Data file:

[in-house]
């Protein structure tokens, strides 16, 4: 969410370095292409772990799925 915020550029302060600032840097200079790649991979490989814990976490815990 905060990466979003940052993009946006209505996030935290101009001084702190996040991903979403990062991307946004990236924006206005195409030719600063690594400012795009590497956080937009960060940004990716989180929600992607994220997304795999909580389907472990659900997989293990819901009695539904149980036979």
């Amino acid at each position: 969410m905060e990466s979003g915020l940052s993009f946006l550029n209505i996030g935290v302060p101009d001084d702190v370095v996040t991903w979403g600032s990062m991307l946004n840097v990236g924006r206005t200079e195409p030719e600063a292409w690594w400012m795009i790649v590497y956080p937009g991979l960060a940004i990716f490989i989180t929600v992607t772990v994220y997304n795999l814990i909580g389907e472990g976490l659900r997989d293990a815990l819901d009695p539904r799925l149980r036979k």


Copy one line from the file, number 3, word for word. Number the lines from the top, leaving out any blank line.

């Amino acid at each position: 969410m905060e990466s979003g915020l940052s993009f946006l550029n209505i996030g935290v302060p101009d001084d702190v370095v996040t991903w979403g600032s990062m991307l946004n840097v990236g924006r206005t200079e195409p030719e600063a292409w690594w400012m795009i790649v590497y956080p937009g991979l960060a940004i990716f490989i989180t929600v992607t772990v994220y997304n795999l814990i909580g389907e472990g976490l659900r997989d293990a815990l819901d009695p539904r799925l149980r036979k």